Prime minister David Cameron is expected to make a speech detailing nearly £1 billion of investment for mental health care and how this will improve treatment.
As part of the new changes, there will be specialised care for new mums and targets for teenagers with eating disorders will be introduced for the first time.
Mr Cameron hopes this additional investment will help change the conversation about mental health and make the subject less taboo for families.
In his speech, he will announce that £290 million will be channelled into helping to support expectant mothers before and after their baby is born, while nearly £250 million will be given to bolster mental health services in hospital emergency departments.
It is estimated that a fifth of all new mums develop a mental health problem around the time they give birth, and 30,000 will need to access specialist services. The £290 million investment between now and 2020 will mean that at least 30,000 additional women will be able to get this tailored support.
Those with mental health problems are three times more likely to visit A&E, but not every hospital has the necessary facilities to care for them. The investment will mean that specialist staff can be there to ensure they get the support they need and refer them to the right place should it be necessary.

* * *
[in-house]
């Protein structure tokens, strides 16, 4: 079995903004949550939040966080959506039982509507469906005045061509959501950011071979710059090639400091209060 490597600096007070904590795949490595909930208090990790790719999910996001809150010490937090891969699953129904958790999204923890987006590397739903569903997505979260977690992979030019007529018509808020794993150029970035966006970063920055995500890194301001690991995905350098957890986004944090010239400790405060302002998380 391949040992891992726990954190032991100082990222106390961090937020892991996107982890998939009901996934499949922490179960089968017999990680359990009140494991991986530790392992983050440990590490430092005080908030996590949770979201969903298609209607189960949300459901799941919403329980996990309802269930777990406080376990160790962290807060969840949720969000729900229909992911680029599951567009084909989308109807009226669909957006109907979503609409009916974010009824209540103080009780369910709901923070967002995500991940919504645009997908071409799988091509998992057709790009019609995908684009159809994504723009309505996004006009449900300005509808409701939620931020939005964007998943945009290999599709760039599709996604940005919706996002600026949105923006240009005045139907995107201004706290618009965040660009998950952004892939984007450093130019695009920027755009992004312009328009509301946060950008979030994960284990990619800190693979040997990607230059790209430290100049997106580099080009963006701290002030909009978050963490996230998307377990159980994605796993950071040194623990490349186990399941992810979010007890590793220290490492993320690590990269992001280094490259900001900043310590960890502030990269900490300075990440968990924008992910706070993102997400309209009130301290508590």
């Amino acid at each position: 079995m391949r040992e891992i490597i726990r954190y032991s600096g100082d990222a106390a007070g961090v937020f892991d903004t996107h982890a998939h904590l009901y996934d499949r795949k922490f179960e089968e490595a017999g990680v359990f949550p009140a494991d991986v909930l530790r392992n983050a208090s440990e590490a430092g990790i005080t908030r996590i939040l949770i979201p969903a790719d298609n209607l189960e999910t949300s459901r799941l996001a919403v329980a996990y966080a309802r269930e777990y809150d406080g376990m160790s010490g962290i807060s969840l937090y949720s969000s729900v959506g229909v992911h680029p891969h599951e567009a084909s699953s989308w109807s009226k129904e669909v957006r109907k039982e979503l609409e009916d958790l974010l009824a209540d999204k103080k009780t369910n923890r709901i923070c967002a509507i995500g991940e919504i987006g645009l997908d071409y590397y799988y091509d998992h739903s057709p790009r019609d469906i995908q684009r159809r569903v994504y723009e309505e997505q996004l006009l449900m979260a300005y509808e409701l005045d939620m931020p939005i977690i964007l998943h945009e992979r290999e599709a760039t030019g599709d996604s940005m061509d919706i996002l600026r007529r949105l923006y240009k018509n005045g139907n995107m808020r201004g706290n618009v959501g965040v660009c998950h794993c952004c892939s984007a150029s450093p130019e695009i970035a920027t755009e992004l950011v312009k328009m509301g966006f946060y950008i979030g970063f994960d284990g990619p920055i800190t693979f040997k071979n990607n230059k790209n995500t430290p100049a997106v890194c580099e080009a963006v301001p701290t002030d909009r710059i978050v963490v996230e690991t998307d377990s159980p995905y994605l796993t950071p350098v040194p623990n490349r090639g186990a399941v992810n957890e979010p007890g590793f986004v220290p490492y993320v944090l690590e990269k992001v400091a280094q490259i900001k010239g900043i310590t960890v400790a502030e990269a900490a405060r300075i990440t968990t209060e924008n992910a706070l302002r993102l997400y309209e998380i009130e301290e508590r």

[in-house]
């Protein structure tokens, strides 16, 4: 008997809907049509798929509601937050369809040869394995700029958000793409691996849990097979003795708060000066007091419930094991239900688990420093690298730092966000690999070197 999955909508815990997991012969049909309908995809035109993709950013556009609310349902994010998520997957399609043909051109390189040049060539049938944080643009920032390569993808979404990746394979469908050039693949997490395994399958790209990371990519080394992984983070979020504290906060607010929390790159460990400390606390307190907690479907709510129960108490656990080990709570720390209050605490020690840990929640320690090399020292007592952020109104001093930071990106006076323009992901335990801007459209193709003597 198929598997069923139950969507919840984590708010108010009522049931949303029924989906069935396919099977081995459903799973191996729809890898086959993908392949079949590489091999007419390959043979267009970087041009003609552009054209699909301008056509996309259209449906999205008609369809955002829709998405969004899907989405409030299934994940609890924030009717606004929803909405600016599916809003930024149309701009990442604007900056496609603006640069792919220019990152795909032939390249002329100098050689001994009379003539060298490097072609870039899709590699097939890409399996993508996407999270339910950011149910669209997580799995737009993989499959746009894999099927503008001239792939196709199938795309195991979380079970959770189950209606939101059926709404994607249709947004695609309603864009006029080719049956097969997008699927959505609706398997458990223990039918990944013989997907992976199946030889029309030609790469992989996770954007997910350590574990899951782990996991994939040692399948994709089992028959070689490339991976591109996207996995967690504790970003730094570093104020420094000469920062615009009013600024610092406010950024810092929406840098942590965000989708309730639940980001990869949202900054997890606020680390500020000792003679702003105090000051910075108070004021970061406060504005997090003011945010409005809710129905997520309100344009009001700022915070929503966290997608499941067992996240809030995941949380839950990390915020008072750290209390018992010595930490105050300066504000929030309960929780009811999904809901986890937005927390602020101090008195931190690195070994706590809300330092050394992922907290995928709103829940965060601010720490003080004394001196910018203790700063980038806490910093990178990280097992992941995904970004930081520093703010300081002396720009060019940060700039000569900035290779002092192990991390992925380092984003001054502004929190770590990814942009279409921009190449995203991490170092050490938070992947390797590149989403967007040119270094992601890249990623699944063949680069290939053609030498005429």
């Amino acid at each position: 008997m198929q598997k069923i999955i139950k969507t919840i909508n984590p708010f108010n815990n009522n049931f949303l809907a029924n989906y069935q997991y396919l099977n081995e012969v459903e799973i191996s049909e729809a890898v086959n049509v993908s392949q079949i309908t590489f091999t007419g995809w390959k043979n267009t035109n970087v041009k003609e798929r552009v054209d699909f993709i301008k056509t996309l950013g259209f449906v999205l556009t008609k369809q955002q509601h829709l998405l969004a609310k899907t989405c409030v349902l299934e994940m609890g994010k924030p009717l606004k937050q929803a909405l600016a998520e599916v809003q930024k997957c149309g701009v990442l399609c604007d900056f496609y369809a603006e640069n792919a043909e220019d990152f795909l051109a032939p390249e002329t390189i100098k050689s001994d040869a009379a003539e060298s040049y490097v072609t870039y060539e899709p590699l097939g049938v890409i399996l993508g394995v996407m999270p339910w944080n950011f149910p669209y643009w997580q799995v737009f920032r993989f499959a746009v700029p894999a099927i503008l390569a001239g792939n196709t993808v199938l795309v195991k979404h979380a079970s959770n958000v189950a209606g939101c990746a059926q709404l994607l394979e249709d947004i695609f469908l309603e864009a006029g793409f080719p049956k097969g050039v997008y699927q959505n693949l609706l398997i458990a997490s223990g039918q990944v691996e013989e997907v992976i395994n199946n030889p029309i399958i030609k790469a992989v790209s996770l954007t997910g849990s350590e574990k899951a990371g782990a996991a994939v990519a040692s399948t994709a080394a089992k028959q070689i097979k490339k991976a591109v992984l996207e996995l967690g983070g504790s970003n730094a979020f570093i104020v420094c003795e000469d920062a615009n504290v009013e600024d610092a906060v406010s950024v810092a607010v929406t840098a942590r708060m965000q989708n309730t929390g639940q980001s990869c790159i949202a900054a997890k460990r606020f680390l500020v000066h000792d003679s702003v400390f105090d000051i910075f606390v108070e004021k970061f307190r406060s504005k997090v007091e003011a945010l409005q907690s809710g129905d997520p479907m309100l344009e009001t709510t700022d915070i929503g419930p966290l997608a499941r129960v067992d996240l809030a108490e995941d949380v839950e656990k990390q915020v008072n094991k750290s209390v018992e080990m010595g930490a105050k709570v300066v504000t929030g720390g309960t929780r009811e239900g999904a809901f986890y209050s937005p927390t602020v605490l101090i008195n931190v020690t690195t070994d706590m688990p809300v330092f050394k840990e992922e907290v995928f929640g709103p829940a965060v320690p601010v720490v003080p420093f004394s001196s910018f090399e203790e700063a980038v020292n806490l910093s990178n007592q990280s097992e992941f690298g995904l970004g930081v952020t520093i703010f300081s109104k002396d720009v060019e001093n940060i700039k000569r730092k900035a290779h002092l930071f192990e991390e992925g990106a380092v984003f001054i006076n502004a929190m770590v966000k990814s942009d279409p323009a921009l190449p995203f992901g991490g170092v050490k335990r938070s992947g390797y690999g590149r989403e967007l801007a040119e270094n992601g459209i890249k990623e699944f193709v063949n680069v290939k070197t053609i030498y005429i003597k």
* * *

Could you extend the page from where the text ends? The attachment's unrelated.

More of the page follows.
Further to this, more than £400 million will be invested to introduce 24/7 mental health treatment in communities, making them a safe and effective alternative to hospital.
These plans have been recommended by NHS England’s independent mental health taskforce, which is chaired by the chief executive of charity Mind, and includes other experts in the area.
Created to keep mental health a priority over the next five years, the taskforce is expected to publish a report with a clear strategy for this period in the next few weeks, as well as announcing further investment.
The funding announcements by the prime minister are in addition to the £150 million already assigned to treating young people with eating disorders and £1.25 billion for perinatal, and children and young people’s mental health.
New services will be introduced as part of the latest funding announcement to help teenagers suffering from eating disorders such as anorexia and bulimia, meaning they will get help much quicker. From 2017/2018, waiting targets will be enforced, aiming to get all patients seen within a month of being referred or within a week if their case is urgent.
With a quarter of people expected to suffer from depression or anxiety this year alone, it is hoped the investment will help improve treatment and prevention in mental health.
In addition, suicide is now the leading cause of death for men under the age of 50 and Mr Cameron will call for a "frank and open discussion" on how to tackle this problem.
Paul Farmer, chief executive of Mind and independent chair of NHS England’s Taskforce on Mental Health, said: "This is a significant moment for mental health and we are pleased to see the prime minister giving it the attention it deserves."